The passage below is accompanied by four questions. Based on the passage, choose the best answer for each question.

Over the past four centuries liberalism has been so successful that it has driven all its opponents off the battlefield. Now it is disintegrating, destroyed by a mix of hubris and internal contradictions, according to Patrick Deneen, a professor of politics at the University of Notre Dame. . . . Equality of opportunity has produced a new meritocratic aristocracy that has all the aloofness of the old aristocracy with none of its sense of noblesse oblige. Democracy has degenerated into a theatre of the absurd. And technological advances are reducing ever more areas of work into meaningless drudgery. “The gap between liberalism’s claims about itself and the lived reality of the citizenry” is now so wide that “the lie can no longer be accepted,” Mr Deneen writes. What better proof of this than the vision of 1,000 private planes whisking their occupants to Davos to discuss the question of “creating a shared future in a fragmented world”? . . .

Deneen does an impressive job of capturing the current mood of disillusionment, echoing leftwing complaints about rampant commercialism, right-wing complaints about narcissistic and bullying students, and general worries about atomisation and selfishness. But when he concludes that all this adds up to a failure of liberalism, is his argument convincing? . . . He argues that the essence of liberalism lies in freeing individuals from constraints. In fact, liberalism contains a wide range of intellectual traditions which provide different answers to the question of how to trade off the relative claims of rights and responsibilities, individual expression and social ties. . . . liberals experimented with a range of ideas from devolving power from the centre to creating national education systems.

Mr Deneen’s fixation on the essence of liberalism leads to the second big problem of his book: his failure to recognise liberalism’s ability to reform itself and address its internal problems. The late 19th century saw America suffering from many of the problems that are reappearing today, including the creation of a business aristocracy, the rise of vast companies, the corruption of politics and the sense that society was dividing into winners and losers. But a wide variety of reformers, working within the liberal tradition, tackled these problems head on. Theodore Roosevelt took on the trusts. Progressives cleaned up government corruption. University reformers modernised academic syllabuses and built ladders of opportunity. Rather than dying, liberalism reformed itself.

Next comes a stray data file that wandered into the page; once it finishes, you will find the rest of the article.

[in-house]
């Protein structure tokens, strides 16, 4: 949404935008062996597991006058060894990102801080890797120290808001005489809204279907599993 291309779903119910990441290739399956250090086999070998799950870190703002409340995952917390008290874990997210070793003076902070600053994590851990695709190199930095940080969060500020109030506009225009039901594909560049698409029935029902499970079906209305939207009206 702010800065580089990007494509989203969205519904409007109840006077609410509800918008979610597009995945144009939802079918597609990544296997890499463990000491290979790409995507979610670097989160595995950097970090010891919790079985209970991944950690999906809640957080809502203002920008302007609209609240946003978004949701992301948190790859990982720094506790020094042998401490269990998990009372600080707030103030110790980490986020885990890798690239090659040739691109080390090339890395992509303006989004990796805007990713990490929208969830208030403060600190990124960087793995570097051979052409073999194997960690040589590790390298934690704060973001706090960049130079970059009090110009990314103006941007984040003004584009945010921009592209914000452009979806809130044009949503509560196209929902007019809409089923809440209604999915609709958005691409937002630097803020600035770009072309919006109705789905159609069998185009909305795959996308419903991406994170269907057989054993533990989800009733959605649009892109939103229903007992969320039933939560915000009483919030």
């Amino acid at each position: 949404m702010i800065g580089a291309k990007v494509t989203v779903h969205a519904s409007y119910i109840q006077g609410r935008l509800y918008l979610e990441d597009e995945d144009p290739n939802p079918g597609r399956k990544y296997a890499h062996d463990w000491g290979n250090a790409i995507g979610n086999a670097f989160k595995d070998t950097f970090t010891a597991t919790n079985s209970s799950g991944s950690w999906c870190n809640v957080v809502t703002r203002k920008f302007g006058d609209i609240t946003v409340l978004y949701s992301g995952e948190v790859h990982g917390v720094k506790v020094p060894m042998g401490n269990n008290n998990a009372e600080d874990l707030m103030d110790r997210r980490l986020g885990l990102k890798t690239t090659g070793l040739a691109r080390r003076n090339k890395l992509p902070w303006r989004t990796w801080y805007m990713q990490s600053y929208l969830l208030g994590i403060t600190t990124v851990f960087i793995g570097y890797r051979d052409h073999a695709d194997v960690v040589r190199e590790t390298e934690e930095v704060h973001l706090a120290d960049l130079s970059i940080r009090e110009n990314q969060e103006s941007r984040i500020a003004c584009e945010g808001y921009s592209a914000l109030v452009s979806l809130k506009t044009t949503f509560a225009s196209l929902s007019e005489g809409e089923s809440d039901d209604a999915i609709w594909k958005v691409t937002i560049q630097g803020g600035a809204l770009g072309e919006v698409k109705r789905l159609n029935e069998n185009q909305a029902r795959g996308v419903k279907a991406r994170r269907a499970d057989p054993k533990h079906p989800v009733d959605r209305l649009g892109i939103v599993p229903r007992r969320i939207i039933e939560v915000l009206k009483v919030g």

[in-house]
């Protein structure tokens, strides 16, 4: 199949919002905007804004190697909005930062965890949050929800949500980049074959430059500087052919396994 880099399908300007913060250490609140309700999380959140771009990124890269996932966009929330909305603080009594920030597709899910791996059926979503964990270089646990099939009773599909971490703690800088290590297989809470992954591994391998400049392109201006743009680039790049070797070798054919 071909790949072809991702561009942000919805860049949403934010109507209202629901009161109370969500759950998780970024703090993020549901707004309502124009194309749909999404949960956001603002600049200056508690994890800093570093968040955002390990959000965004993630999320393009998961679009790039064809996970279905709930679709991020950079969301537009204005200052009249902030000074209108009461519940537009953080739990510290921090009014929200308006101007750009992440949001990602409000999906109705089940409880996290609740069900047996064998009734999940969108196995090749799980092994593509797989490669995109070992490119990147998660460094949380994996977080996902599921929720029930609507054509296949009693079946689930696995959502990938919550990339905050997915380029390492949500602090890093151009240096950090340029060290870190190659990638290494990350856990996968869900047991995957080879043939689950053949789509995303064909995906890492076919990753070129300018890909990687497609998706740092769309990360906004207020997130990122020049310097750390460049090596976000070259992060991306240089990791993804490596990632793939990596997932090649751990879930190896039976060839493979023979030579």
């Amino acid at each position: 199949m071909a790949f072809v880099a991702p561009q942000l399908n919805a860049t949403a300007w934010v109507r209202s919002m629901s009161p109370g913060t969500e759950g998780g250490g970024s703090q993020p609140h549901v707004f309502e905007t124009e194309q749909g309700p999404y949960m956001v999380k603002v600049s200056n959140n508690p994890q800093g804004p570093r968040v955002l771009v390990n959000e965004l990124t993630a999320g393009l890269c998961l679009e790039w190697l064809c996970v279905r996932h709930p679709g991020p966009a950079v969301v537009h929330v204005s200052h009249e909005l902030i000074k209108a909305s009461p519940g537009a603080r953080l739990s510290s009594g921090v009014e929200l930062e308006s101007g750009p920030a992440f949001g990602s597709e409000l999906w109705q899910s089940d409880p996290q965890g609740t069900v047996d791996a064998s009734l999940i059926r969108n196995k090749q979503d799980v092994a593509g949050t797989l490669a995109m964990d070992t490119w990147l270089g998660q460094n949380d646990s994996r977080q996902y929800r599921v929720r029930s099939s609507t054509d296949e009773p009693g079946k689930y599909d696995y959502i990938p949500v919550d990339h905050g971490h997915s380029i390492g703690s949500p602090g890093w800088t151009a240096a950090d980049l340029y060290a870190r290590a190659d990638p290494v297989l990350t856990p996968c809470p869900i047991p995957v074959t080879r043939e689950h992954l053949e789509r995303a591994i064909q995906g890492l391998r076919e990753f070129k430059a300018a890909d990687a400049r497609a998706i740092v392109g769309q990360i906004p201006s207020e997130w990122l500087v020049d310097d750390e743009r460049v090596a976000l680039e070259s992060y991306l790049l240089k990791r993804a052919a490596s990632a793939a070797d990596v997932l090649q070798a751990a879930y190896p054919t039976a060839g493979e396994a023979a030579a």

Mr Deneen is right to point out that the record of liberalism in recent years has been dismal. He is also right to assert that the world has much to learn from the premodern notions of liberty as self-mastery and self-denial. The biggest enemy of liberalism is not so much atomisation but old-fashioned greed, as members of the Davos elite pile their plates ever higher with perks and share options. But he is wrong to argue that the only way for people to liberate themselves from the contradictions of liberalism is “liberation from liberalism itself”. The best way to read “Why Liberalism Failed” is not as a funeral oration but as a call to action: up your game, or else.

Question 14

All of the following statements are evidence of the decline of liberalism today, EXCEPT:


All the options, other than A, are direct signs of declining or ineffective liberalism. 
Option B: Creation of business aristocracy, the author in the first paragraph says that liberalism promoted a meritocratic aristocracy and then went ahead to argue why the meritocratic aristocracy is not a good replacement of the old aristocracy. Creation of a business aristocracy and the rise of vast companies are against the ideals of liberalism. 
Option C: Democracy has degenerated into a theatre of the absurd, this clearly shows the non-functionality of liberalism and is a pretty valid argument for the decline of liberalism. 
Option D: The gap between liberalism’s claims about itself and the lived reality of the citizenry’ is now so wide that ‘the lie can no longer be accepted, this lines says that the gap between want liberalism asked us to do and what is actually different are two very different thing. This too can be an evidence of liberalism's decline. 

Option A: And technological advances are reducing ever more areas of work into meaningless drudgery, while this line does talk about the technological advancement in a negative sense, it does not necessarily provide evidence of the decline of liberalism per se. Instead, it highlights a potential consequence or critique within the context of technological advances. The negative impact of technology on certain types of work might be seen as a challenge that needs to be addressed within the liberal framework rather than direct evidence of the decline of liberalism.
The same challenge could be seen at a time when liberalism was prospering and thus is not an evidence of its decline. 

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